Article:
In Texas, deferred adjudication is an alternative sentence in some criminal cases—often offered to first-time offenders. With deferred adjudication, a criminal defendant may be able to avoid conviction on his/her criminal record by sealing it with a non-disclosure.
Elements of Texas Deferred Adjudication
Under Texas Code of Criminal Procedure, article 42.12, Section 5(a), when a person is charged with a crime that is eligible for deferred adjudication, he/she enters a guilty plea. Once a guilty plea is entered, the judge orders a deferring judgment, rather than finding the defendant guilty.
Instead of going to jail or prison as punishment, the judge sentences the defendant to a term of probation, also known as community supervision in Texas. If the defendant finished their probation term ordered by the court, the crime can be sealed from public view. By contrast, if the defendant fails to successfully complete the court-ordered term of probation, he/she automatically will be convicted of the underlying crime, which can potentially result in the maximum sentence permitted under state law.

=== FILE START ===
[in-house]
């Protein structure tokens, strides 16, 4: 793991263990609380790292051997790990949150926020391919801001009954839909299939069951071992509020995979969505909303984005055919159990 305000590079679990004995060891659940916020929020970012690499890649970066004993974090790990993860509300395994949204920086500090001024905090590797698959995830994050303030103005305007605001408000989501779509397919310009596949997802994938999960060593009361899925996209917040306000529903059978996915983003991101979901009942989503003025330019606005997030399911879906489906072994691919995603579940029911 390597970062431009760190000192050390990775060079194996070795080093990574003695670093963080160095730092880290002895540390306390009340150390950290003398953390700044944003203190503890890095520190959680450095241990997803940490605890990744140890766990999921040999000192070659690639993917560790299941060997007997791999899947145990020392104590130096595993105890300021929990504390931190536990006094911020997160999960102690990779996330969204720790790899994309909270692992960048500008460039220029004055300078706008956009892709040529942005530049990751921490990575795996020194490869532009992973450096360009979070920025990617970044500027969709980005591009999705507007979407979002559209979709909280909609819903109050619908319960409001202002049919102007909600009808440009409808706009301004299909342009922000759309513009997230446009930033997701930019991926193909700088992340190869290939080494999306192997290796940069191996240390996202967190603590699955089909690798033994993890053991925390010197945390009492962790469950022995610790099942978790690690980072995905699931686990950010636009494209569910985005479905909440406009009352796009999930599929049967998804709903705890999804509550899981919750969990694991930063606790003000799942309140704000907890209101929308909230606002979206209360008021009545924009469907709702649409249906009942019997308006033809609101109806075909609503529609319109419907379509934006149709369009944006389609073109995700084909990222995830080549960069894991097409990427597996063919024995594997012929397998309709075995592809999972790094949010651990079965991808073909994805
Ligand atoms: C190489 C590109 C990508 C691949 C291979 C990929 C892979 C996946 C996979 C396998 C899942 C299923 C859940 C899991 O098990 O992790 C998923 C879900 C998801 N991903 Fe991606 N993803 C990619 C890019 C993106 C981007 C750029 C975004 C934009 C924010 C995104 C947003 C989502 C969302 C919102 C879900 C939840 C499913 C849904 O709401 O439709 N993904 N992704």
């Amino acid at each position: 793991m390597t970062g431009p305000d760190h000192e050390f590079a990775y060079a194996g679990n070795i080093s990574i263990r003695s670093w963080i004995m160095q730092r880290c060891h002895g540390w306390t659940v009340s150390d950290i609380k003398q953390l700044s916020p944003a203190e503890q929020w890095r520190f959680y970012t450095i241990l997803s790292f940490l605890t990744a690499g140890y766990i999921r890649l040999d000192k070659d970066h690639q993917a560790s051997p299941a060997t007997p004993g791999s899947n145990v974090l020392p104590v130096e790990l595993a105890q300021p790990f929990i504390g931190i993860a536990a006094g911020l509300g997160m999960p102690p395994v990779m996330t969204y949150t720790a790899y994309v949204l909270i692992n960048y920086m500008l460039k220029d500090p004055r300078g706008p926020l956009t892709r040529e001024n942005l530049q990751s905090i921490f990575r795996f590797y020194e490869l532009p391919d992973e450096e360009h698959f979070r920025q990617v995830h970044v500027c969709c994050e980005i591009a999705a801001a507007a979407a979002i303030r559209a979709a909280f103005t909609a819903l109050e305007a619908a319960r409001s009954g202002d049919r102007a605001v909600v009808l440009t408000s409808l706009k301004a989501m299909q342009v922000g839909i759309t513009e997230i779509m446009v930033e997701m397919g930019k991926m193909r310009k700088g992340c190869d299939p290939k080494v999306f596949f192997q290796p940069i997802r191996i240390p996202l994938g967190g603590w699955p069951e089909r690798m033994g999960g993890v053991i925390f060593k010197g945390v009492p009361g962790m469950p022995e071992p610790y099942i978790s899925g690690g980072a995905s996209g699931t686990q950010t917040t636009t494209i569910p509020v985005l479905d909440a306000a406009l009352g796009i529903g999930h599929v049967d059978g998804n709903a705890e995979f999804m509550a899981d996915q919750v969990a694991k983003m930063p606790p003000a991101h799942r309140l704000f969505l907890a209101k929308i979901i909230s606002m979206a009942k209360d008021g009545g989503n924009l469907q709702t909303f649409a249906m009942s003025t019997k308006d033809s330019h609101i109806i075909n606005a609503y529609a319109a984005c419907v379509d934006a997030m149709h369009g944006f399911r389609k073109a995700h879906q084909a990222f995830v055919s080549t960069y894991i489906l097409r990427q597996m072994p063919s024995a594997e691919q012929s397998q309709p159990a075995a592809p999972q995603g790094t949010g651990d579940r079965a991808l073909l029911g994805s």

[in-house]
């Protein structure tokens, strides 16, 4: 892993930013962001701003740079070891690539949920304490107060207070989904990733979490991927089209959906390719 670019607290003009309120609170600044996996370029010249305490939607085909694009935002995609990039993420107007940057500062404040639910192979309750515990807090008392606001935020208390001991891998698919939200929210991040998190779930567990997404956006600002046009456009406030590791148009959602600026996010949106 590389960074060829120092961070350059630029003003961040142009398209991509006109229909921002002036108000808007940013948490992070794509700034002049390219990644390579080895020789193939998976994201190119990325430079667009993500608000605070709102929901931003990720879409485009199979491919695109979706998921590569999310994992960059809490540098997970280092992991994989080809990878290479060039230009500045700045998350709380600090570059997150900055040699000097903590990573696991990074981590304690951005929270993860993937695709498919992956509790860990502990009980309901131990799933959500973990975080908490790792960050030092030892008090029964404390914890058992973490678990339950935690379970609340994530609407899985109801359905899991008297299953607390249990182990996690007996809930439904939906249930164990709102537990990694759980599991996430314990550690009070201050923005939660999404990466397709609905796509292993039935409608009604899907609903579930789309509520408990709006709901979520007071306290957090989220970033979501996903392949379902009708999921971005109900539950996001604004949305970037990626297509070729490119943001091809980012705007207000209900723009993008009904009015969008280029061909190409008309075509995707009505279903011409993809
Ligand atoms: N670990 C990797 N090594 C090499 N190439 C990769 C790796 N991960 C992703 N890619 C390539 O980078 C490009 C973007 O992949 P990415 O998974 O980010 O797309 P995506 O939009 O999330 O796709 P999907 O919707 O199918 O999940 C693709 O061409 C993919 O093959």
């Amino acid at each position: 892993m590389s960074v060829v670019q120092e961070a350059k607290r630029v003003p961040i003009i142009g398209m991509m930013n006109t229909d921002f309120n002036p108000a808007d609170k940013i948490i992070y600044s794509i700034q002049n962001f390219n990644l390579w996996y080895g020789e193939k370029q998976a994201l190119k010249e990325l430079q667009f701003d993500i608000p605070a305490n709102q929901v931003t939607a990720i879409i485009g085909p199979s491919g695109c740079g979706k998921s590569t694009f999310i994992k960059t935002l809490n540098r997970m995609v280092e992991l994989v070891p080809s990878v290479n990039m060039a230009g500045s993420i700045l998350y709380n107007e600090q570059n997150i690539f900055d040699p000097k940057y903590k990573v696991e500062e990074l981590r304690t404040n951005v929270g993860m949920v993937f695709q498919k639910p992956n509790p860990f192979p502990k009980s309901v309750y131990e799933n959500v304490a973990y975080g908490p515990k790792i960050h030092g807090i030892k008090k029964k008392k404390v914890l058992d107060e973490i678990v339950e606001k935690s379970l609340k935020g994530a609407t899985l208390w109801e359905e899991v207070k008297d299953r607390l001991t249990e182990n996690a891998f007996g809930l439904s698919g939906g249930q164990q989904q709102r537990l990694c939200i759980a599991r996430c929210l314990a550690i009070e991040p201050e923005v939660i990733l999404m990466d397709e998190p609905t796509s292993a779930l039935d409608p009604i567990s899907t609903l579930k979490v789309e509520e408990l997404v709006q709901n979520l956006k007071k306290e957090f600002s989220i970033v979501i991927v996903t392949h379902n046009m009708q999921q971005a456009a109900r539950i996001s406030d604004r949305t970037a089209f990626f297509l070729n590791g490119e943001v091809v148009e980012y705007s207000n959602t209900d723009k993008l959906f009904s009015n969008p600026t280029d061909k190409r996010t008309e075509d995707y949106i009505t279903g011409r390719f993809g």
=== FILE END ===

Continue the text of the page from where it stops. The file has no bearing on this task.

Eligibility for Deferred Adjudication
According to Texas law, virtually any crime is eligible for deferred adjudication. However, there are several offenses where defendants are barred by law from receiving it.
The following are the only crimes that cannot receive deferred adjudication in Texas:
The decision to impose deferred adjudication is made according to a case-by-case basis. Factors that are taken into consideration when making a decision include the criminal history of the defendant, the seriousness of the crime, whether violence was involved, and whether anyone suffered any injuries derived from the crime.
The Advantages of a Deferred Adjudication
The main benefit of receiving deferred adjudication is avoiding a criminal conviction. While some employers do ask about deferred adjudications, many don’t. Simply put, if an individual has a deferred adjudication and successfully finished it, that person can lawfully claim that he/she has not been convicted of a criminal offense.